Am I the only LDS woman in the world who dreads having to buy a greeting card? You all probably have sunny, delightful relatives and co-workers, and you can buy any mushy card you like.
But all too often I find myself standing there reading a sentiment for someone I’d rather be un-introduced to. Chirpy wishes about “the many things you do for others” can’t be sent to someone who does the least she can get away with, can they?
And it’s no easier if you love the recipient. Take your husband, whom you adore. Doesn’t it feel weird that some stranger (with pimples? Eating pork rinds? Doing drugs?) wrote a steamy, intimate message in your behalf? Or worse, a card that says, “I know I never tell you I love you” when indeed you say it all the time?
And how about sympathy cards that sound so confused? “We don’t know why death comes,” they say, when in fact we know the whole plan of salvation and we know exactly why death comes.
Greeting cards, which only started in the 1800s and believe-you-me did not include Secretaries’ Day, have grown into mandatory attachments to any gift, and required expressions of compassion even when someone has a bad hair day. This mega-industry has us convinced that we should shell out several dollars every time we want to jot someone a little note. Wasn’t there a Dr. Seuss book about chumps who fell for this same kind of marketing?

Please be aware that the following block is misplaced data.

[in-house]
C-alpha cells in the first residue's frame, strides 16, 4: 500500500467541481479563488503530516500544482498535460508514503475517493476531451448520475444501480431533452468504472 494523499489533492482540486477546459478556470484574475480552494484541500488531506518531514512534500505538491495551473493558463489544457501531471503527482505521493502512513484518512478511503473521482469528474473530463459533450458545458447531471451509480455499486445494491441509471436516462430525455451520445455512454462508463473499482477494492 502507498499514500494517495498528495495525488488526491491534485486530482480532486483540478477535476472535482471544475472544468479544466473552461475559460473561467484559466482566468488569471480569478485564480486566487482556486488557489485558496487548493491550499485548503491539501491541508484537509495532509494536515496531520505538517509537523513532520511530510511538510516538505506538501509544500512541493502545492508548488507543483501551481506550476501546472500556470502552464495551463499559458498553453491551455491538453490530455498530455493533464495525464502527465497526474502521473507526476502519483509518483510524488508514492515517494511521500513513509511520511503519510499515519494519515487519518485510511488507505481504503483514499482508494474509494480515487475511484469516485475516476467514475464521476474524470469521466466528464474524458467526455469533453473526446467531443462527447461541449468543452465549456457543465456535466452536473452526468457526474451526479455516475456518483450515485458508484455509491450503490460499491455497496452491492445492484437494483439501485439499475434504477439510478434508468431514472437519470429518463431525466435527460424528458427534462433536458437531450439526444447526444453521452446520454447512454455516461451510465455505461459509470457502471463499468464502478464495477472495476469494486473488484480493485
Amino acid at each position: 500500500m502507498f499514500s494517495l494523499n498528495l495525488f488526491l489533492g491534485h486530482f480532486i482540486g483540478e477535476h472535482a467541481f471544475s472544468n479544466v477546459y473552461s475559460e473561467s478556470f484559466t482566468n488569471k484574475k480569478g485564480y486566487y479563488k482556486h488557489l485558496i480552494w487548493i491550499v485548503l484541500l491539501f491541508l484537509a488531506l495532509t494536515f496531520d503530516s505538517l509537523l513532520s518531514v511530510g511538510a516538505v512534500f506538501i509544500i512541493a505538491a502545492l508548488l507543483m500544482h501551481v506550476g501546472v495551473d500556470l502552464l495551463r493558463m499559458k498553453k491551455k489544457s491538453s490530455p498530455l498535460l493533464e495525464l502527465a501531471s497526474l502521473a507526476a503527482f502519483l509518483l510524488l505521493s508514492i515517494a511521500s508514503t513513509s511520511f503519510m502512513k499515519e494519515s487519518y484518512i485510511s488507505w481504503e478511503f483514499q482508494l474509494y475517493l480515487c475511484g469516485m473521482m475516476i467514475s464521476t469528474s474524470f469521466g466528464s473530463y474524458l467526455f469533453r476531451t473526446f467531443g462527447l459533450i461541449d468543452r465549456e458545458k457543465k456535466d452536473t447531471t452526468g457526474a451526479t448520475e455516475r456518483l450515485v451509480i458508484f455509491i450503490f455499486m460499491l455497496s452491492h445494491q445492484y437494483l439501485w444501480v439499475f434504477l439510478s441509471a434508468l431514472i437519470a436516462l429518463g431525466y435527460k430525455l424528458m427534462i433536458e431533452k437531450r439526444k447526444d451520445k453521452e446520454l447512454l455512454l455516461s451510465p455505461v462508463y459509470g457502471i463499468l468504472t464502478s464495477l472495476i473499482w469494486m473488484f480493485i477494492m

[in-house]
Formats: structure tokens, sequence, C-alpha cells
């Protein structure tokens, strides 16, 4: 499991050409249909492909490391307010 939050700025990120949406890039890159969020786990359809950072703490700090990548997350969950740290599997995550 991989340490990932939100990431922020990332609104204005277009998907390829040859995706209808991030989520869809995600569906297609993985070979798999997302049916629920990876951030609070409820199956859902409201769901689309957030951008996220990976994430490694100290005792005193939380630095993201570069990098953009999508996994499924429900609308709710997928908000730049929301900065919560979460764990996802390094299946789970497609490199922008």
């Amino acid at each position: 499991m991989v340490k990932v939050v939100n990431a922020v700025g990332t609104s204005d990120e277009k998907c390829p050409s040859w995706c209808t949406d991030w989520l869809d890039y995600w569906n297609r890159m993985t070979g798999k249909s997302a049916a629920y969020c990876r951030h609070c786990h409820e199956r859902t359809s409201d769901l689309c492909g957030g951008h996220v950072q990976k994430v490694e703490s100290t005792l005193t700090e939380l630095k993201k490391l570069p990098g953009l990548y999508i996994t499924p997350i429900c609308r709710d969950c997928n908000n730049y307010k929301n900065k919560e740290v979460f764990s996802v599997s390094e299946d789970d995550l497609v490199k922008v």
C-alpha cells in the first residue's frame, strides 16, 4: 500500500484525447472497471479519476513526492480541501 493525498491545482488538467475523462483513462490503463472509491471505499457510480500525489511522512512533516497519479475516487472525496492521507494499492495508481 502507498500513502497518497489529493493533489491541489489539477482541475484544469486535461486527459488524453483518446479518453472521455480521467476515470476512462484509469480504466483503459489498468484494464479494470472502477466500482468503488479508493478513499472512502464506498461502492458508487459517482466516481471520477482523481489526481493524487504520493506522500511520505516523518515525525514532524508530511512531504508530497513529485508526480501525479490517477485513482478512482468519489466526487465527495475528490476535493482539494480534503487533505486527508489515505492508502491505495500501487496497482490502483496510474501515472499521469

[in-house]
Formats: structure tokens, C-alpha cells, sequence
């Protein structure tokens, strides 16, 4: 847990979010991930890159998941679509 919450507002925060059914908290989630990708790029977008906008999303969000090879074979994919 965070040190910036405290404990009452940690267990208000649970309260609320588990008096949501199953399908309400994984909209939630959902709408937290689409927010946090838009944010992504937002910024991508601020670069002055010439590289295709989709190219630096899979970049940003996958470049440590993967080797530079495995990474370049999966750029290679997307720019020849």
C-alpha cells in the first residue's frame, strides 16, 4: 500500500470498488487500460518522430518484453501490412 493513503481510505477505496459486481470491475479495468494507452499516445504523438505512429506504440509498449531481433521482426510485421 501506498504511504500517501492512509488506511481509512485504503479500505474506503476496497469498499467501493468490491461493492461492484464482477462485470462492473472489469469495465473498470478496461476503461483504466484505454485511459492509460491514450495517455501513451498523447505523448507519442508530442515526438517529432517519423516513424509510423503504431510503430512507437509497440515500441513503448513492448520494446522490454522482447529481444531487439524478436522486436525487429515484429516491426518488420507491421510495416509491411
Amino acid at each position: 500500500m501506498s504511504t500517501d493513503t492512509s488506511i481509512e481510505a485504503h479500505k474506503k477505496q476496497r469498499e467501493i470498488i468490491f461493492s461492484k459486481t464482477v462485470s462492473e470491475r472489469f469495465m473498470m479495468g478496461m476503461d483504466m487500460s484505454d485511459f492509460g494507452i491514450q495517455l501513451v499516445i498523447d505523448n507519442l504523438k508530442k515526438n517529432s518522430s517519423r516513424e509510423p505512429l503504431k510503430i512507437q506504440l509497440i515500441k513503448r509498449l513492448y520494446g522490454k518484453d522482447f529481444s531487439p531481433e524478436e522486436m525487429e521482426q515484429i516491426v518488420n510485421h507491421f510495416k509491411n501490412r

And still we rifle through the racks. Funny cards work in casual situations, but not when solemnity is expected. Blank cards would seem to be the solution, but if you’re writing to a difficult person, your mind often goes as blank as the card, and there you sit, tapping your pen.
If we’re going to send cards this often, we need cards that fit real life, cards that say:
“I’m sorry my daughter pushed yours into the river at Girls’ Camp, however your daughter was on fire, after all.”
“You graduated! Listen, after everything you’ve put your poor parents through, you ought to be giving them a gift.”
“To a dear Aunt, who never remembers anybody else’s birthday.”
“Get well soon, since everybody knows you’re faking it again just for the casseroles.”
“I know we dislike each other, but isn’t this your birthday?”
“Thank you for giving me so much tribulation, for it is through trials that we grow.”
“Congratulations on winning the Pinewood Derby. I mean, on your dad winning the Pinewood Derby .”
“My deepest apologies for knocking off your toupee with the sacrament tray.”
“To the happy couple, who probably won’t be happy that I ignored the tacky gift list printed on your invitation.”
“Thank you for teaching our little Jonathan how to play Hang Man every Sunday this year.”
I have an even better idea: Buy a book. They’re practically the same price, then you can just scribble, “with all best wishes” inside the cover. Wow, think of the points you’ll make, when everyone else only gave them a card! I mean, think of the joy they’ll have, knowing you gave them a whole book just for letting their mom earn an Eagle! Greeting card dilemma solved.